Of course, when the guest rappers in question are experienced and respected veterans like Busta Rhymes and Lil Wayne, it’s not exactly hard to get owned. And it’s up to those guys to carry this song because Chris Brown fails at rapping and this beat is terrible. Like, this is “Laffy Taffy” territory we’re dealing with here. I wouldn’t be surprised to look up this song’s credits and find out that Soulja Boy produced it.
Okay, I know this joke I’m about to make is a total cliché, but seriously… I liked this song better the first time around when it was called “Sexy Bitch,” and I don’t even like that song. “Where Them Girls At” is literally “Sexy Bitch” played in a slightly different key. You can actually sing the lyrics from that song over this song and pretty much get the same damn thing. And yet there it is, right smack dab in the middle of the Hot 100 at #54 as I write this. Now I understand how Mugatu felt about Derek Zoolander’s modeling career. “It’s the same song! Doesn’t anyone else realize this? I feel like I’m taking crazy pills!”
John Fogerty once got sued for allegedly ripping off his own song; that case somehow went to the Supreme Court, who ultimately ruled unanimously in Fogerty’s favor. David Guetta actually did it and got a free pass and a hit single that peaked at #14 on the charts. We live in a stupid world. Yeah we do, yeah we do.
Coldplay is one of those bands where I’ll listen to their singles when they come on the radio, but I’ve never felt all that compelled to get an album. Viva La Vida was a different story. They hooked up with producer Brian Eno, who worked with their idols in U2 on several occasions including The Joshua Tree, The Unforgettable Fire, and Achtung Baby. And those sessions produced perhaps their most musically compelling and interesting album to date; Viva La Vida sounded like nothing I’d heard from Coldplay before, yet still sounded like Coldplay. So it makes sense that the band stuck with Eno for Viva La Vida’s follow-up, the lead single from which is “Every Teardrop Is A Waterfall.”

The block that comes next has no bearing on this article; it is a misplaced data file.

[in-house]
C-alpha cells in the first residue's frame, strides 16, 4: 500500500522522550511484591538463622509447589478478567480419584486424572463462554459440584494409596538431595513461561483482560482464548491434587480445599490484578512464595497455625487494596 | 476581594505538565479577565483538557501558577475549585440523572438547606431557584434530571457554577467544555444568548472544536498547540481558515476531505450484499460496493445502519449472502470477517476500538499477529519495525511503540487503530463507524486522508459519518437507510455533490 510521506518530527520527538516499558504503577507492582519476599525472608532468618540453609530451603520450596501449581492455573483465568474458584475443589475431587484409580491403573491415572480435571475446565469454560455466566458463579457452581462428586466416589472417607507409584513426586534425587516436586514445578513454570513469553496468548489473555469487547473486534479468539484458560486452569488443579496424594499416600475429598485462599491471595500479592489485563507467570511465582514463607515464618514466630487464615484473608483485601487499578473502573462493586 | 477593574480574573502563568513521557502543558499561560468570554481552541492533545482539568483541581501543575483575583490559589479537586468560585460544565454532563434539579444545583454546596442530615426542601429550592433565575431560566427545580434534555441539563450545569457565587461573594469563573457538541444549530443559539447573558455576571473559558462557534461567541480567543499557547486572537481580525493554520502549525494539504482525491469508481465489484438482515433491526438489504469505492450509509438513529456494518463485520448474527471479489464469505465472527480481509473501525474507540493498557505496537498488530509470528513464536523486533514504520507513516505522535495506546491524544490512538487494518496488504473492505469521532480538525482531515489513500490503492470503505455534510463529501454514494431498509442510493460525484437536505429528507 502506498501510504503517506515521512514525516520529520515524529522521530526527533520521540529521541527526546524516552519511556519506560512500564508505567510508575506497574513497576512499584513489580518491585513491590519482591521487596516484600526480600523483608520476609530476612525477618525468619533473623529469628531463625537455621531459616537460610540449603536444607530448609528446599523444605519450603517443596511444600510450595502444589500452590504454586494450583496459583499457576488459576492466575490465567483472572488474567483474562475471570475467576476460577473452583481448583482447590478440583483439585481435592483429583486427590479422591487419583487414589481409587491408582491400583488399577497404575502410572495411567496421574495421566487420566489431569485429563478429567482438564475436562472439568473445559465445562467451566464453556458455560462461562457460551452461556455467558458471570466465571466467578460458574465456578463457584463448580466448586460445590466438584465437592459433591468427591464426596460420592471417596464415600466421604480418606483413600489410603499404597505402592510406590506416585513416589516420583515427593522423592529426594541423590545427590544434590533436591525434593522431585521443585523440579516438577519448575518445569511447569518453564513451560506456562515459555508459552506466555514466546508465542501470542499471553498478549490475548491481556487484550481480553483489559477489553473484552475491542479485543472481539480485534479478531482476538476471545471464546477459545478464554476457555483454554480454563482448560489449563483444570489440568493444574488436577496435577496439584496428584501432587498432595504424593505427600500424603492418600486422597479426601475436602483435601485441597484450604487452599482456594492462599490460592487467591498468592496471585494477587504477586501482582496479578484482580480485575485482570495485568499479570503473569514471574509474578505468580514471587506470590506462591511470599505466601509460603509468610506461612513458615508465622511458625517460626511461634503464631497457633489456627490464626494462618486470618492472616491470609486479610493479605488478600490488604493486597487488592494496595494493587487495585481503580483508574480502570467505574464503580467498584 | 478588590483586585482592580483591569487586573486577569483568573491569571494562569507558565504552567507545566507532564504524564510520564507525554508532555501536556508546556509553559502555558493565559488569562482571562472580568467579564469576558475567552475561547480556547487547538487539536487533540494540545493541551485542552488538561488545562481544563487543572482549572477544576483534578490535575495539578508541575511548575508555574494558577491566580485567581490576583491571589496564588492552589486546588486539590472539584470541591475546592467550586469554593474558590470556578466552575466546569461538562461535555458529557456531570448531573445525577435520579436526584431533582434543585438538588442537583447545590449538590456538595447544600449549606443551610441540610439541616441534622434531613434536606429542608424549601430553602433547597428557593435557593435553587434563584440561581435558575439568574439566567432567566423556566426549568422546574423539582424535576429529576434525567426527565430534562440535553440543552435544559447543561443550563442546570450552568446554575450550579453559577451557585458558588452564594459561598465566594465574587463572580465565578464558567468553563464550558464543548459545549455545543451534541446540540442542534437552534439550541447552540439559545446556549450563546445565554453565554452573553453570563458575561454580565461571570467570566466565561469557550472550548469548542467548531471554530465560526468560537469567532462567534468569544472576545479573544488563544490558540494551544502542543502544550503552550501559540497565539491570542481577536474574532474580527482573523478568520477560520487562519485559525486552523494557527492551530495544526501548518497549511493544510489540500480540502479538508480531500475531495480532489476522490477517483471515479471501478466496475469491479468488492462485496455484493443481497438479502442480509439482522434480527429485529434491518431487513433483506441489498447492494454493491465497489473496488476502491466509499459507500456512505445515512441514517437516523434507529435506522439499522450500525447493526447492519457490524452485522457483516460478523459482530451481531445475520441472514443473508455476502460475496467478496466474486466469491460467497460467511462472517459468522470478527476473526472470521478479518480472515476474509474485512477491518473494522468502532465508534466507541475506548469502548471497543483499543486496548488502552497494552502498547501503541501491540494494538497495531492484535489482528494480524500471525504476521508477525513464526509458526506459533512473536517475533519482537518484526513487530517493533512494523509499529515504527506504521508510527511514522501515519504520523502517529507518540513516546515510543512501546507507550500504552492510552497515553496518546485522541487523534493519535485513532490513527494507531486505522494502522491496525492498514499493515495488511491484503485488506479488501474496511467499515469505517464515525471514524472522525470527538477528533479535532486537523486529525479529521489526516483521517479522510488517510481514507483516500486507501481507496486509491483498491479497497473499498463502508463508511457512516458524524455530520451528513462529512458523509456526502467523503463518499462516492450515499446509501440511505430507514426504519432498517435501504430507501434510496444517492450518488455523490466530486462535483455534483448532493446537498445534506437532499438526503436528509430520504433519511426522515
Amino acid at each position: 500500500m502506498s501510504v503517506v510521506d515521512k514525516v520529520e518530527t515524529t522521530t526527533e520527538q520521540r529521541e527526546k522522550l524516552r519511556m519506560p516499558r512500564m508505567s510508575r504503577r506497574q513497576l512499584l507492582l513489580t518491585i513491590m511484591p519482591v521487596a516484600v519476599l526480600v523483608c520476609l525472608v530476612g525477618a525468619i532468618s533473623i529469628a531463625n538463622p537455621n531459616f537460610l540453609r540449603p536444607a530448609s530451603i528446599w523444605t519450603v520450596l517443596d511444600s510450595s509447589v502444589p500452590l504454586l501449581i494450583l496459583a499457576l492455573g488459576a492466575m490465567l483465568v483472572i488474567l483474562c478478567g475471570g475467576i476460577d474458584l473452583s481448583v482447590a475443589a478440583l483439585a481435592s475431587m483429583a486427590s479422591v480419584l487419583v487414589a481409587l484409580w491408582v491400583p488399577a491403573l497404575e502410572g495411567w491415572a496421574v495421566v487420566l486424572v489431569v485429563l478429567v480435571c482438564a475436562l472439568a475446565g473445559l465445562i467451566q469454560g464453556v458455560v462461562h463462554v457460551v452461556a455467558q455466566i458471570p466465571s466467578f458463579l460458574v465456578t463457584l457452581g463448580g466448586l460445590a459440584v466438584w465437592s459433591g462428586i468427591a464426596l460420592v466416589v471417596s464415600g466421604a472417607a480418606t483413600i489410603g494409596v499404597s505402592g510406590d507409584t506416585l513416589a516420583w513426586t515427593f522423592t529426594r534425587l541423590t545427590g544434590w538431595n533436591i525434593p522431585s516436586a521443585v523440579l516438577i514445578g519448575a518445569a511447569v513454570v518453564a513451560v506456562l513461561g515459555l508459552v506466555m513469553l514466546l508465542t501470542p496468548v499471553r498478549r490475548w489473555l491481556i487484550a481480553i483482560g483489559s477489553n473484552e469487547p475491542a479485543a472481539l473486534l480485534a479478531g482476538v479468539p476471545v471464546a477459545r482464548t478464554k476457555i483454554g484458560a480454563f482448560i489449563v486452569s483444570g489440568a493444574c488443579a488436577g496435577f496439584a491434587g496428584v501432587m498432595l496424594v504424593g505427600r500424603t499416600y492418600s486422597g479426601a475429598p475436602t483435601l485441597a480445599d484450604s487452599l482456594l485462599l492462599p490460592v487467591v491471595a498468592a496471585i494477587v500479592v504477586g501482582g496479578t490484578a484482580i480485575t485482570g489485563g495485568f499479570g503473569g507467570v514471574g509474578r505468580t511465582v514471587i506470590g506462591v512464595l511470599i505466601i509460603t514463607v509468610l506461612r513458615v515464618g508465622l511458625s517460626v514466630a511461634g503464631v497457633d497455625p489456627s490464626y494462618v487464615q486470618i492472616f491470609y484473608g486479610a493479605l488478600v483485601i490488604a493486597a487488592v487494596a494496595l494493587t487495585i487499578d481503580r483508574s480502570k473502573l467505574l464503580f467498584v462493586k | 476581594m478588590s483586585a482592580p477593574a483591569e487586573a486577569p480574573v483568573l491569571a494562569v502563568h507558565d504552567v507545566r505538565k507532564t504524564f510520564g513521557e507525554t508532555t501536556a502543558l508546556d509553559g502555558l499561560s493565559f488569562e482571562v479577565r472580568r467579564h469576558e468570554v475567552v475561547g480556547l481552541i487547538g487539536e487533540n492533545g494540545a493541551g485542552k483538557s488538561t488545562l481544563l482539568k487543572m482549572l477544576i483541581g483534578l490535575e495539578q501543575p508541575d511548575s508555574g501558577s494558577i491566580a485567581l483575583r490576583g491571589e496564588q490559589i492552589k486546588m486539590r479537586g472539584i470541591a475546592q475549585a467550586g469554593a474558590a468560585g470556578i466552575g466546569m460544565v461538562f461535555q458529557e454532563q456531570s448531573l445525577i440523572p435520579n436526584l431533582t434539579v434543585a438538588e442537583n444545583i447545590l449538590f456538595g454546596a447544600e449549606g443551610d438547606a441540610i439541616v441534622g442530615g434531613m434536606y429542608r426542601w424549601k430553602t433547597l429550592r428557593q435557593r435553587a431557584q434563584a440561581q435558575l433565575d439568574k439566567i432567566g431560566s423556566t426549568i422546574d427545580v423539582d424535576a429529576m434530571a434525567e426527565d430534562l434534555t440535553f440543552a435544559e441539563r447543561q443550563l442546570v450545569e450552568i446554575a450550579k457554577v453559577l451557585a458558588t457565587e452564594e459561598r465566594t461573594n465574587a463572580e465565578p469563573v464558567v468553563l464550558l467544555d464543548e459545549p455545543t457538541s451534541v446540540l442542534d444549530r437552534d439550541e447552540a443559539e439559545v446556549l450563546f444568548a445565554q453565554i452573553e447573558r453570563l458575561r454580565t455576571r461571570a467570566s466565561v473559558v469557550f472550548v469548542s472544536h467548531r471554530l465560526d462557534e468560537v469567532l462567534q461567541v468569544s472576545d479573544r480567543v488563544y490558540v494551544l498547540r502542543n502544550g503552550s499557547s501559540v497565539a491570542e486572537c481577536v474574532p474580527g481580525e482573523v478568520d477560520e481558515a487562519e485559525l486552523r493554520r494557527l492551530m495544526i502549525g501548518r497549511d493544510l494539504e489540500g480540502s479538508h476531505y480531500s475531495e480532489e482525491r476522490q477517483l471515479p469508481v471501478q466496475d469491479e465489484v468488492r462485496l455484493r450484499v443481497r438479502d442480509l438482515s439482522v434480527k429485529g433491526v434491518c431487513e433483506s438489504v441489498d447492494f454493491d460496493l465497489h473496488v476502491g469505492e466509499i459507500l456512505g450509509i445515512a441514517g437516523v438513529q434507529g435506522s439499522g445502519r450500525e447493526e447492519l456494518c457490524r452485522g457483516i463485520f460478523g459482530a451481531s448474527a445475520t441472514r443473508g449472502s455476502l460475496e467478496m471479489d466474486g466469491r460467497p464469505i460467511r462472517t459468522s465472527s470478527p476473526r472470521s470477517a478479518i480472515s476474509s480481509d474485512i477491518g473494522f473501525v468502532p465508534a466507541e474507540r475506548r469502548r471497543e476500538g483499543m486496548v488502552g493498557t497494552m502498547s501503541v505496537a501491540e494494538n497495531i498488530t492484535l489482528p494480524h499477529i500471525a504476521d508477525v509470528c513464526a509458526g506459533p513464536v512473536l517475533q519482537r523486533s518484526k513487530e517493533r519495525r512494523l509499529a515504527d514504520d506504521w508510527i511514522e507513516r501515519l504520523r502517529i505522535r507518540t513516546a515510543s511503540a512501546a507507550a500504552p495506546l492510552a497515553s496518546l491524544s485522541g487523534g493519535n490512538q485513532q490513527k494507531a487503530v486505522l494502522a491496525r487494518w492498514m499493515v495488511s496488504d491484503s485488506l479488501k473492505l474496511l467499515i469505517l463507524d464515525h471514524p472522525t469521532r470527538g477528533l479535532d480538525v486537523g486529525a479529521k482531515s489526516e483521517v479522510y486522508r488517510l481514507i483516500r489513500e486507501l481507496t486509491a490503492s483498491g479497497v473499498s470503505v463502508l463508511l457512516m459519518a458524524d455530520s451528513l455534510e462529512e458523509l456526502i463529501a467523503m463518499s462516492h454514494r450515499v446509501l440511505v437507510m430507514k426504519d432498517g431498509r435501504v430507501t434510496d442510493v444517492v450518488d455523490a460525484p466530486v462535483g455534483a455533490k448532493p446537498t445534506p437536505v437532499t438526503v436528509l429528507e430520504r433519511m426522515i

What doesn’t make much sense to me is why this song was chosen as the lead single. On the one hand, I do think it makes sense as an introductory track for Coldplay’s upcoming album, though mainly in the sense that “Life In Technicolor” opened Viva La Vida. On the other hand, it’s not nearly as memorable as any of the highlights from that last album – or really any of their other albums. When I first heard “Every Teardrop,” I started wondering if LP5 would be to Viva La Vida what X&Y was to A Rush Of Blood To The Head: an inferior attempt at continuing the sound that made its predecessor work. It’s not a bad song, but for me it’s easily overshadowed by the two B-sides included with it on the single, “Major Minus” and “Moving To Mars.”
Allow me to be blunt for just a moment: I hate this song. I really, really hate this song. I didn’t think Beyonce could ever possibly deliver a song that’s worse than “Diva,” but she found a way. My hat’s off to you for that one, B.
This is basically all the worst aspects of Beyonce’s previous singles all wrapped up in one tidy little package. Uncatchy chorus? Check – this entire song is aggressively uncatchy. Minimalist backing track that’s pretty much all percussion and no melody, thus giving Beyonce little to nothing to work with when composing the vocal melody? Check (yeah, I know it’s a Major Lazer sample, but they don’t really do anything interesting with it). Irritating one-note vocal melody that makes Beyonce sound more like she’s shouting at you than singing? Check. Standard-issue “girl power” lyrics that pretty much became old hat by the time “If I Were A Boy” essentially said that if you were born with a dick, you are a dick? Check.
“Run The World” is quite possibly the worst song I’ve heard all year. And in a year that has seen the Black Eyed Peas bastardizing the Dirty Dancing soundtrack, a domestic abuse victim scoring a hit with a song about S&M, Enrique Iglesias insisting that tonight he’s fucking you, and Nicki Minaj rapping about pissing and shitting on people, that is one hell of an achievement.
MY CHOICE: Lady Gaga, “The Edge Of Glory”
MY PREDICTION: Adele, “Rolling In The Deep”